On 18th January 1486, Elizabeth of York married the recently crowned King Henry VII of England. The wedding had been a long time coming, and multiple English nobles had pressured Henry to ensure that he went through with a promise he had made in 1483, and help end the Wars of the Roses.
Henry Tudor, as he had been known before becoming King, had spent fourteen years in exile. First in Brittany, where he had fled with his paternal uncle Jasper Tudor, and then France when Brittany allied with King Richard III. He was the male heir to the House of Lancaster's claim to the English throne, and therefore a focal point for rebellion against the House of York and their kings; Edward IV and then Richard III.
Elizabeth on the other hand had had a mostly stable childhood. In her infancy her father had fled to the court of Burgundy and her mother had sought sanctuary with Elizabeth and her sisters. This "exile" from the English court had only lasted months before Edward had returned with a small force, gathered an army, and then defeated both the Earl of Warwick and Margaret of Anjou at the Battle of Barnet and Battle of Tewkesbury respectively. This was to be the last set of major battles for a good few years, and once Margaret of Anjou was in prison and her husband and son, King Henry VI and Edward of Wesminster, were dead there was no other Lancaster contender to the throne besides Henry Tudor.
Their lives therefore had been very different. Henry had been supported by his uncle, a long way away from his mother Margaret Beaufort. His childhood had been spent in England, and he had received a good education, but life as an exile was always dangerous. He could have been arrested and sent back to England for imprisonment, or killed if someone thought it might earn them favour with the King. If they struggled to find patrons in Brittany or France then both he and Jasper would have been forced to travel further afield for help, with no guarantee of a warm welcome. Meanwhile Elizabeth had grown up in the centre of a close family, with both her parents frequently spending time with their children. She was betrothed to the French dauphin when she was nine, if the match had gone ahead she would have become Queen of France, but it was called off by the French in 1482.
Her life had fallen apart in 1483 when her father Edward IV died. Her uncle Richard moved faster than anyone expected, taking her brother Edward in to his "protection", while the rest of the Royal family fled in to sanctuary in Westminster Abbey. Elizabeth's mother was eventually persuaded to give up her second son, Richard, and both he and young Edward became known as the "Princes in the Tower" after they disappeared.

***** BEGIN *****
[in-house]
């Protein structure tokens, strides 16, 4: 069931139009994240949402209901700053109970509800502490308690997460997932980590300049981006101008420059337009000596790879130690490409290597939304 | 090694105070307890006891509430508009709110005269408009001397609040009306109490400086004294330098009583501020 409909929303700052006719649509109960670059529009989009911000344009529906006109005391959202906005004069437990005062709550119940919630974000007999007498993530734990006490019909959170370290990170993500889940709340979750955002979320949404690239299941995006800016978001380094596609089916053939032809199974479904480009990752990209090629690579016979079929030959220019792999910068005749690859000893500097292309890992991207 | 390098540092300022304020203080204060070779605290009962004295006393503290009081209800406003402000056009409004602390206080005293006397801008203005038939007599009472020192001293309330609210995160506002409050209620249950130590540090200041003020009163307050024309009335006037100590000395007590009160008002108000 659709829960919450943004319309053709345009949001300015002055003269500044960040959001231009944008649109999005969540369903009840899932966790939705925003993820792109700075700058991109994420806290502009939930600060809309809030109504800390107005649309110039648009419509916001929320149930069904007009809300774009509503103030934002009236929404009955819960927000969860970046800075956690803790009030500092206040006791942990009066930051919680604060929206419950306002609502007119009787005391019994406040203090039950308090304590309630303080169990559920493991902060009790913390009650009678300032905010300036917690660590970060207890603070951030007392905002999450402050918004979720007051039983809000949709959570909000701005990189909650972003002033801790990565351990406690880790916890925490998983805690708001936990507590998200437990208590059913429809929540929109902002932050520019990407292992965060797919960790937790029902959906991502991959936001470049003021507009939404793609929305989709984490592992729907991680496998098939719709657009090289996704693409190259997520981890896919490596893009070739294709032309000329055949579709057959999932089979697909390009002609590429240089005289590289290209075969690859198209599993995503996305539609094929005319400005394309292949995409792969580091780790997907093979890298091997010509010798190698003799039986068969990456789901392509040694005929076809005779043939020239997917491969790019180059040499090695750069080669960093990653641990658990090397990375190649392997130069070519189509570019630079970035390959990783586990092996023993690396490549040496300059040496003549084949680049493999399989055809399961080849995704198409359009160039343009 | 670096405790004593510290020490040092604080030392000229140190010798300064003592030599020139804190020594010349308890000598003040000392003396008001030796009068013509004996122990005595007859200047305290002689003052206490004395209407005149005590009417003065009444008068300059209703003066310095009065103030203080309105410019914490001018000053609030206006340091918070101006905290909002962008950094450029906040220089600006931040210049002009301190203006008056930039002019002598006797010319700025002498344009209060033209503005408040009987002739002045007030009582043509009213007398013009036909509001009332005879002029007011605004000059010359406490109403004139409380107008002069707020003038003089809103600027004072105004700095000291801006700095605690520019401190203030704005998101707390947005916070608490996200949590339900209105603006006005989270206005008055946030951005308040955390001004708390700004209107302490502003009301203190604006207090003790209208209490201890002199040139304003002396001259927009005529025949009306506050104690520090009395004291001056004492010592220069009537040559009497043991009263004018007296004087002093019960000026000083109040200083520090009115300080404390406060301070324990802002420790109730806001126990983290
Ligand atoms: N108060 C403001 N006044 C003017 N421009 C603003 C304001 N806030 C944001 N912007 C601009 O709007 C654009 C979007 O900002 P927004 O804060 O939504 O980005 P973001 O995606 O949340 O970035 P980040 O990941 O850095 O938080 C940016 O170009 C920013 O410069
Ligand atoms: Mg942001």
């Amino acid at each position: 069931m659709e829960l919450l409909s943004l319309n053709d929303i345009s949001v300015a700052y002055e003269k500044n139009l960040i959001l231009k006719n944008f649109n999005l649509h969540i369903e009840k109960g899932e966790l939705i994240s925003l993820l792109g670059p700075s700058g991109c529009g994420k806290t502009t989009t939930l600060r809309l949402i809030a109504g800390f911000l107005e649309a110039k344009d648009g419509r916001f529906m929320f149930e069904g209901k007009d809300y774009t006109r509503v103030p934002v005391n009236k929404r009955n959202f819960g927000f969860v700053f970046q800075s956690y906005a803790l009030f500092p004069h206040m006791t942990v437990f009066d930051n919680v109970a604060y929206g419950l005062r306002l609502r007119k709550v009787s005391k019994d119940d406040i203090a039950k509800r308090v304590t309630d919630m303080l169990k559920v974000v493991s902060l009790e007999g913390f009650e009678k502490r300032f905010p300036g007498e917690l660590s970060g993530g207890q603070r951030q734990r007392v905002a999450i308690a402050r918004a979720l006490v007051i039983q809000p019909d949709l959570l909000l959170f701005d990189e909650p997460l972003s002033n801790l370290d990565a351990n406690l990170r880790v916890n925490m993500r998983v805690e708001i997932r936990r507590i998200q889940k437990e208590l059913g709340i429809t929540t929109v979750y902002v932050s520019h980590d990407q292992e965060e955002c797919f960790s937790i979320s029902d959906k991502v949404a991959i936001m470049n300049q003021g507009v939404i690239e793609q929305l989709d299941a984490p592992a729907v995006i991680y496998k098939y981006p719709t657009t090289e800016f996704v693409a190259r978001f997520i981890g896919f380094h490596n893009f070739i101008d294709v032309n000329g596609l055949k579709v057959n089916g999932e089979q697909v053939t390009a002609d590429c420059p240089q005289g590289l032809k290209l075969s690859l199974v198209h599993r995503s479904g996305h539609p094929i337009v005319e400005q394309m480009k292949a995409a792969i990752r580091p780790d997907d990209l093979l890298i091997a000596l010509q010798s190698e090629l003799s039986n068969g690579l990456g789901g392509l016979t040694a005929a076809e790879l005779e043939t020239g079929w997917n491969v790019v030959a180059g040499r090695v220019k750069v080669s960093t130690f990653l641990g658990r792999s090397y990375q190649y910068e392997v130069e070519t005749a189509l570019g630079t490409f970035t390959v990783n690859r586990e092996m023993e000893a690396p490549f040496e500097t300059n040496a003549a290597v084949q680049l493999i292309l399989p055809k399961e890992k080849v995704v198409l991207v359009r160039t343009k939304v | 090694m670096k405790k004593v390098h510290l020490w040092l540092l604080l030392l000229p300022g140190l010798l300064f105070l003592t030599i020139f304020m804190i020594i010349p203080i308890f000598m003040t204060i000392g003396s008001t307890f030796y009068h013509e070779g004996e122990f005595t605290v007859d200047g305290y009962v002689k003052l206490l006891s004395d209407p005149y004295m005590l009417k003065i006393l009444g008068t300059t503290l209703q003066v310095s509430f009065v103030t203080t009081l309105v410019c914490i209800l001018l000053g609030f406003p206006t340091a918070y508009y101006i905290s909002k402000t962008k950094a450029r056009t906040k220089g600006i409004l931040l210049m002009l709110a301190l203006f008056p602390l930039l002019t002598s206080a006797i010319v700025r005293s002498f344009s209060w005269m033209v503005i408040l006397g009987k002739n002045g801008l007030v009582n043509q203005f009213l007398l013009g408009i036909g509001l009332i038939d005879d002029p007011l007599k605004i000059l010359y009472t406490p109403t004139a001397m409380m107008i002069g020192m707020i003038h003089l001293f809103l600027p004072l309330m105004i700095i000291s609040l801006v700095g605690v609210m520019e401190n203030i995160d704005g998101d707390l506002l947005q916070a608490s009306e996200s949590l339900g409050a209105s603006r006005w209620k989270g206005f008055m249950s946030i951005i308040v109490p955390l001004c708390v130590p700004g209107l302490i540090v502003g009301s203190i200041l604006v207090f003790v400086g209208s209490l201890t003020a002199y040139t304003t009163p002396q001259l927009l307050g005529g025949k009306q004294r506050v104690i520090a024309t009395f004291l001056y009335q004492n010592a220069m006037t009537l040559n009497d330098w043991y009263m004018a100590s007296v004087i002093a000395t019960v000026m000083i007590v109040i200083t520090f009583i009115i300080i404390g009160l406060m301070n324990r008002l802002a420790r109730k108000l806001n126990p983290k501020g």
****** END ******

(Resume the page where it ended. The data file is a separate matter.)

On 25th December 1483, Henry Tudor went to Rennes Cathedral and publically swore that he would marry Elizabeth. If the marriage went through it would unite the two opposing families and their rival claims for the throne, and hopefully create a lasting peace. It also showed any York supporters who disliked Richard III that there was an alternative, through Elizabeth the York family would still have a connection to the throne. Nowadays we would expect that Elizabeth herself could claim the throne, but at the time a reigning Queen was not something people wanted, not when there was a male alternative in the sidelines.
But after Henry won the Battle of Bosworth Field he didn't rush to marry Elizabeth. He was determined that his reign would be his alone, and that his enemies would have no reason to claim that Elizabeth was the rightful monarch. He had himself crowned in October 1485, claiming the throne by conquest rather than through his marriage. The potential wedding was delayed, probably to allow Henry time to be seen as King in his own right, but in December a petition was read out in Parliament requesting that he honour his original promise. A few weeks later, on 18th January, the wedding ceremony was performed in Westminster Abbey. They went on to have seven children, although only three outlived their parents and became King Henry VIII of England, Queen Mary of France, and Queen Margaret of Scotland.